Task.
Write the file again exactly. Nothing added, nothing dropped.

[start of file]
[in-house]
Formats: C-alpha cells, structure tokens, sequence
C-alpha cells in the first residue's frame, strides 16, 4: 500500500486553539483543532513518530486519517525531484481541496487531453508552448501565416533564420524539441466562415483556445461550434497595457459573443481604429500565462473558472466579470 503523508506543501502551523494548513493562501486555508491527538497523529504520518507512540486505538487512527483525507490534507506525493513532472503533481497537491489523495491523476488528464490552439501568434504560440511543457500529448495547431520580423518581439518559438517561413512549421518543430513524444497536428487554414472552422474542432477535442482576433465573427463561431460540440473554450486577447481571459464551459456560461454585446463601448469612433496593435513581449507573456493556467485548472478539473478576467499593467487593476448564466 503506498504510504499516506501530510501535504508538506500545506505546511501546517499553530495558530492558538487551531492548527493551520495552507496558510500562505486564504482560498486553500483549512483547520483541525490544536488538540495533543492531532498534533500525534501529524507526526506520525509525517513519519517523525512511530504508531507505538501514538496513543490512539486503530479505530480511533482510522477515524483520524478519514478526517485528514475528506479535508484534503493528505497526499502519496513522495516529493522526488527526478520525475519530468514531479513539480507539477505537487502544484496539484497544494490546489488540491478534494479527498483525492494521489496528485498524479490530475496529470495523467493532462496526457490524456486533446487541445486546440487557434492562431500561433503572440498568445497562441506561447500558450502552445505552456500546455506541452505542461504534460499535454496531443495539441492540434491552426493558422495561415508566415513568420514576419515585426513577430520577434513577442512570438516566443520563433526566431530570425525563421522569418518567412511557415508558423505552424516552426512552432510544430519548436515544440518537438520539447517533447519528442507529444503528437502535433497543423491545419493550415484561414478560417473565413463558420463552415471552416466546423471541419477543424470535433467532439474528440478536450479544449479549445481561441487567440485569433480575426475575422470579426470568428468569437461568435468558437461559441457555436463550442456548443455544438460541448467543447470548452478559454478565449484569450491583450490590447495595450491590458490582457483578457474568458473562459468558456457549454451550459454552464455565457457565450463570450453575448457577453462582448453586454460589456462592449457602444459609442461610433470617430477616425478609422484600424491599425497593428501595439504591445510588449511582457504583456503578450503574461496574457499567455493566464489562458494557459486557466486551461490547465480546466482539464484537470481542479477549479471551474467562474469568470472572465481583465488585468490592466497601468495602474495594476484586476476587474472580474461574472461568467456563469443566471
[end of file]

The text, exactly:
[in-house]
Formats: C-alpha cells, structure tokens, sequence
C-alpha cells in the first residue's frame, strides 16, 4: 500500500486553539483543532513518530486519517525531484481541496487531453508552448501565416533564420524539441466562415483556445461550434497595457459573443481604429500565462473558472466579470 503523508506543501502551523494548513493562501486555508491527538497523529504520518507512540486505538487512527483525507490534507506525493513532472503533481497537491489523495491523476488528464490552439501568434504560440511543457500529448495547431520580423518581439518559438517561413512549421518543430513524444497536428487554414472552422474542432477535442482576433465573427463561431460540440473554450486577447481571459464551459456560461454585446463601448469612433496593435513581449507573456493556467485548472478539473478576467499593467487593476448564466 503506498504510504499516506501530510501535504508538506500545506505546511501546517499553530495558530492558538487551531492548527493551520495552507496558510500562505486564504482560498486553500483549512483547520483541525490544536488538540495533543492531532498534533500525534501529524507526526506520525509525517513519519517523525512511530504508531507505538501514538496513543490512539486503530479505530480511533482510522477515524483520524478519514478526517485528514475528506479535508484534503493528505497526499502519496513522495516529493522526488527526478520525475519530468514531479513539480507539477505537487502544484496539484497544494490546489488540491478534494479527498483525492494521489496528485498524479490530475496529470495523467493532462496526457490524456486533446487541445486546440487557434492562431500561433503572440498568445497562441506561447500558450502552445505552456500546455506541452505542461504534460499535454496531443495539441492540434491552426493558422495561415508566415513568420514576419515585426513577430520577434513577442512570438516566443520563433526566431530570425525563421522569418518567412511557415508558423505552424516552426512552432510544430519548436515544440518537438520539447517533447519528442507529444503528437502535433497543423491545419493550415484561414478560417473565413463558420463552415471552416466546423471541419477543424470535433467532439474528440478536450479544449479549445481561441487567440485569433480575426475575422470579426470568428468569437461568435468558437461559441457555436463550442456548443455544438460541448467543447470548452478559454478565449484569450491583450490590447495595450491590458490582457483578457474568458473562459468558456457549454451550459454552464455565457457565450463570450453575448457577453462582448453586454460589456462592449457602444459609442461610433470617430477616425478609422484600424491599425497593428501595439504591445510588449511582457504583456503578450503574461496574457499567455493566464489562458494557459486557466486551461490547465480546466482539464484537470481542479477549479471551474467562474469568470472572465481583465488585468490592466497601468495602474495594476484586476476587474472580474461574472461568467456563469443566471